Maybe I am old, or just old fashioned, or simply not smart enough. We are being asked to stay home, to spend time with our families and near and dear ones. It is enforced QT, to use modern-day parlance. And so I ask the question – what’s wrong with that? Yet, browsing through social media and listening to people grumble and moan about forced ‘isolation’, ‘social distancing’ makes you wonder…Yes, I understand that man is a social being and that we got to where we are in this world because of that social nature.
But then, aren’t we also the ones that have of late been complaining about ‘being too busy’, ‘not having enough time’, ‘burning out’, ‘missing out on family’…blah blah blah… (well, I know some of us have at least).
So, what’s wrong with all this social distancing and the need to stay home for a few days? Yes, of course, we are living in interesting times (which, also by the way have been brought about by the Homo Sapiens’ social needs and desires), combating a novel virus and are most definitely in a once in a lifetime type of a situation. And yes, unfortunately, this puts a bit of a pause on all of our social engagements, plans and exotic holidays for a little while. But then I guess such a virus does warrant a once in a lifetime type of a response then, right?
How do you deal with it all as a parent then? What are the thoughts running through your minds? How do you react and interact with your kids at such times?
If people, especially parents I know, are complaining about staying indoors, the first two questions that come to my mind are:
(a) if you are not taking scientific advice seriously, are you not worried about the safety of your kids?
And probably, more importantly, (b) are you not just happy to be home with your kids?
Yes, as a working parent, being home poses logistical challenges in terms of managing schedules, being able to work remotely and get work done effectively (who remembers the very popular internet video of the BBC reporter being interrupted by his kids as he was doing an interview?! At the back of their minds, most working parents are also thinking about the financial implications of this crisis and what it means over the long-run for their jobs, bills, etc. But then that’s all part of life, isn’t it? Some of us have lived through the depths of the financial crisis and emerged at the other end to tell the tales of financial distress, cash-strapped businesses and austerity. And just as we lived through that crisis over a decade ago, this too shall pass, is my view. What emerges at the other end and how we get there, only time will tell. But until then, we have to make the most of what we have.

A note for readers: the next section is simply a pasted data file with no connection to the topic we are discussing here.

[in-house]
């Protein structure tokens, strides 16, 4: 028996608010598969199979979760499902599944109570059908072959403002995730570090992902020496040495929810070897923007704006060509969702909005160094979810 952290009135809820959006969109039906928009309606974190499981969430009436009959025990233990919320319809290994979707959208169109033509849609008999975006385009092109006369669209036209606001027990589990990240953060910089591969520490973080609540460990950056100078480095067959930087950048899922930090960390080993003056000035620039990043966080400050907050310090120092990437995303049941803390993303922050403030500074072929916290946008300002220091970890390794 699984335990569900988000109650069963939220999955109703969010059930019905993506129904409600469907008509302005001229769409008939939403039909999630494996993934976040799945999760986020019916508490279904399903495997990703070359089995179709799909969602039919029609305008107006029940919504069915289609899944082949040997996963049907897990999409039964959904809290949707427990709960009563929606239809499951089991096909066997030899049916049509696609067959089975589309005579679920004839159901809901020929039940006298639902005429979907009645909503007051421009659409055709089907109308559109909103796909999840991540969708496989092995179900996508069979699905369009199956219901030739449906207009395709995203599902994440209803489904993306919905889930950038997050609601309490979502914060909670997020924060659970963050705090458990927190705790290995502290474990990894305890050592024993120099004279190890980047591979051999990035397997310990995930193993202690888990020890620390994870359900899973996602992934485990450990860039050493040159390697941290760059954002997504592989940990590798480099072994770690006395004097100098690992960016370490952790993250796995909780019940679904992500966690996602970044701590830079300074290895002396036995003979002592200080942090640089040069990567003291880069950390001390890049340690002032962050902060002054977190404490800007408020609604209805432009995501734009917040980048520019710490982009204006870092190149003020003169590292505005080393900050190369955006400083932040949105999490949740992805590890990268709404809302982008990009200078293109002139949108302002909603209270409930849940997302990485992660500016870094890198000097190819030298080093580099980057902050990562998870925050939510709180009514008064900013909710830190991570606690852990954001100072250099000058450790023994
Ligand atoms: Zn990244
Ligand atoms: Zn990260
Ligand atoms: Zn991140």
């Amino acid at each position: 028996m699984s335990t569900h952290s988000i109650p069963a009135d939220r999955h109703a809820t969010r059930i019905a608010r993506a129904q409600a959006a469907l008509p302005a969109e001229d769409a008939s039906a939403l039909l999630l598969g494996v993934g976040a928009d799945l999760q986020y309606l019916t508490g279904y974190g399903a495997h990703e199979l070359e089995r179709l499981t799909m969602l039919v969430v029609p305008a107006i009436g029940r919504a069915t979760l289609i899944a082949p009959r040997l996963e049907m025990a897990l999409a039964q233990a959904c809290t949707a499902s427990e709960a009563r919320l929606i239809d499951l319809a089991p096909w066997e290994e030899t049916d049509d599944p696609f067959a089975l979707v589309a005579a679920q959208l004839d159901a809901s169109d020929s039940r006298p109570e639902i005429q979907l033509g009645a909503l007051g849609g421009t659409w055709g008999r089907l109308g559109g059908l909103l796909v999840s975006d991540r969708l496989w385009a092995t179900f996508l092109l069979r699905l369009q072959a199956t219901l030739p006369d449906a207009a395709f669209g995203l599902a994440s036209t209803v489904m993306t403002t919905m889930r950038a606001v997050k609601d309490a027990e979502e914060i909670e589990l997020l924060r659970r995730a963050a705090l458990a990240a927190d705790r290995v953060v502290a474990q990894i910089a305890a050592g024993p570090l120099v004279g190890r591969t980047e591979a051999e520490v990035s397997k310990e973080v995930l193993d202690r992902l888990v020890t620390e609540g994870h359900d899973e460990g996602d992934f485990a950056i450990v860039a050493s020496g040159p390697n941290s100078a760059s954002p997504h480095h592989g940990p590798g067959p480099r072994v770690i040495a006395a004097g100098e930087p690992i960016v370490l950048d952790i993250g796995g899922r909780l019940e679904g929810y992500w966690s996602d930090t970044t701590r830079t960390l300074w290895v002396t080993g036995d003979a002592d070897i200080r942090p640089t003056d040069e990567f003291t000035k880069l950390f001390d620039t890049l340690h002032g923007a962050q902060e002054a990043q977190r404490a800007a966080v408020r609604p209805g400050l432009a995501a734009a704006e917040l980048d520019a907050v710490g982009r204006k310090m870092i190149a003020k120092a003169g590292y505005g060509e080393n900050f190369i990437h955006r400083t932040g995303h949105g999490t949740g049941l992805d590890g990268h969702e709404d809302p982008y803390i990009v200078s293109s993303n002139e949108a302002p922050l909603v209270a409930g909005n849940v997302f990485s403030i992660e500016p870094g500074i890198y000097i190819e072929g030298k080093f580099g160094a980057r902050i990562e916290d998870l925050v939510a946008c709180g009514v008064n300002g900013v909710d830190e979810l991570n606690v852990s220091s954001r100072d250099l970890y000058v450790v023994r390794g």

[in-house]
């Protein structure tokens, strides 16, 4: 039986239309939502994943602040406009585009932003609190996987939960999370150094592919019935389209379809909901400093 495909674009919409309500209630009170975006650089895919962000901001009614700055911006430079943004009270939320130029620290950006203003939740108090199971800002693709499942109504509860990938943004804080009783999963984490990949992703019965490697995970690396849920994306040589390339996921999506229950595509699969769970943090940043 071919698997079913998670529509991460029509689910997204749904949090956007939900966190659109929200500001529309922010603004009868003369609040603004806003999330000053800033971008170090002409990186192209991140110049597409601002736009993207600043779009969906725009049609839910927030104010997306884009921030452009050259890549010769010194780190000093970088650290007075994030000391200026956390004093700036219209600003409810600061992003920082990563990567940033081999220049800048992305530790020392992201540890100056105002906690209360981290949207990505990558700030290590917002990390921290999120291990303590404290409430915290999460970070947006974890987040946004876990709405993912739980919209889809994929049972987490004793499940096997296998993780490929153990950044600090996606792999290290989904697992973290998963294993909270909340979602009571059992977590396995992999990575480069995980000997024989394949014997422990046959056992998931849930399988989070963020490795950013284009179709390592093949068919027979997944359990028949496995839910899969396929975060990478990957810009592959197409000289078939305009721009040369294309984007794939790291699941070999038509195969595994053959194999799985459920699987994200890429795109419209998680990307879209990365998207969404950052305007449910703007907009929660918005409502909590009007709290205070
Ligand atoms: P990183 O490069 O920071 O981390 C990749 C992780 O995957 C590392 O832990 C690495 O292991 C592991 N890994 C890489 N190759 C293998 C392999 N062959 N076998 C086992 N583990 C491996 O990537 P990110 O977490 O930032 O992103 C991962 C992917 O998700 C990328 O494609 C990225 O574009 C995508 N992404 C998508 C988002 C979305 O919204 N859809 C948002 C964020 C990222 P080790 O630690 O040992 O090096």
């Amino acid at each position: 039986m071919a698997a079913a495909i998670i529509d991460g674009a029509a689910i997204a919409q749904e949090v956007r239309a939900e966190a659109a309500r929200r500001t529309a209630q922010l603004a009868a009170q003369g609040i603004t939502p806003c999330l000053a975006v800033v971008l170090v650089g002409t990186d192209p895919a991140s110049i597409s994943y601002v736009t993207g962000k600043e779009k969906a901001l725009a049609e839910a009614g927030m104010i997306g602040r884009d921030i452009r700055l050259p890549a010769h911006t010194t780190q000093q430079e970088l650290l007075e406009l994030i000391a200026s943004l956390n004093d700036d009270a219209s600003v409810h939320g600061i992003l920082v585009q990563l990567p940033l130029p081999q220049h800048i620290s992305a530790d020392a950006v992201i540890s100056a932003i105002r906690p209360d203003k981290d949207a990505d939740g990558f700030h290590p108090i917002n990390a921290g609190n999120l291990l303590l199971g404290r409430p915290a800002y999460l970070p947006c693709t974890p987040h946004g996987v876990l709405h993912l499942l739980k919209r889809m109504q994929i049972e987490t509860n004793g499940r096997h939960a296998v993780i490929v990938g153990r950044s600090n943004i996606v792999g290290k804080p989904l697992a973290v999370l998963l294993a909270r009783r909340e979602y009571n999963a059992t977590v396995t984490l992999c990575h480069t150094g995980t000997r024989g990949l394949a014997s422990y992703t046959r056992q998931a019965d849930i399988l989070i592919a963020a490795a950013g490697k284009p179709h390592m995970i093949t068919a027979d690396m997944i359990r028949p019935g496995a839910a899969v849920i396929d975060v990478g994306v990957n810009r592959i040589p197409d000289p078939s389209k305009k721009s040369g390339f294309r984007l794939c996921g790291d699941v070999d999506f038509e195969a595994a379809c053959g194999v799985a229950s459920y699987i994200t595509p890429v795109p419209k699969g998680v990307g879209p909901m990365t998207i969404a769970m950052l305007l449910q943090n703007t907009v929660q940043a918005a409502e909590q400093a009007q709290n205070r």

As a parent, I believe this crisis offers you a unique opportunity to connect with your kids like never before; it gives you a chance to teach them about this world – why things are the way they are, to help build their character and most importantly be there for them at a time when it is most confusing, stressful and demanding for even the best of us.
So, here is how we have dealt with COVID-19 in our home so far:
- To start off, we have been home for over a week (and plan to remain so for the next 2-3 at least), ever since the news reports in the UK and around the world started emphasising the threat and seriousness of this novel virus and how quickly and easily it can spread.
- We have been following the NHS’ advice on washing our hands regularly, and doing so while singing Happy Birthday (so, you will hear different renditions of Happy Birthday in our household at all hours of the day – it’s like a party every day!)
- We have talked to Kian, often and regularly, trying to explain what this virus is about and why it is so serious.
- On the positive side, we have spent quality time with both our kids, trying to make their days engaging, fun and productive.
- We have tried to establish routines and make plans at the start of each day.
- There are bouts of learning (letters, phonics, numbers, etc.), lots of reading.
- There are fun and games and some physical activity too – indoor cricket, yoga and a bit of biking.
- Social media playdates and chats with friends, classmates and of course grandparents that are dispersed around the world (thank heavens for FaceTime and Whatsapp); and
- Of course, a little bit of screen time – It doesn’t have to be all serious and strict no?
In the end, as parents, we’ve taken the stance that we will make this time together full of fun, love, learning…and of course a strong sense of hygiene. We will use it to educate our kids and make them resilient because, in time, they will look back and tell their kids and grandkids about how there was this time when they were ‘forced to stay home’ and their parents had to invent all kinds of whacky ideas to keep them entertained. Most of all, we have learnt to listen to each other, to revert to old fashioned story-telling, to enjoy and appreciate each other and maximise this time we have together because we all know that time and tide (and maybe viruses too) wait for no man.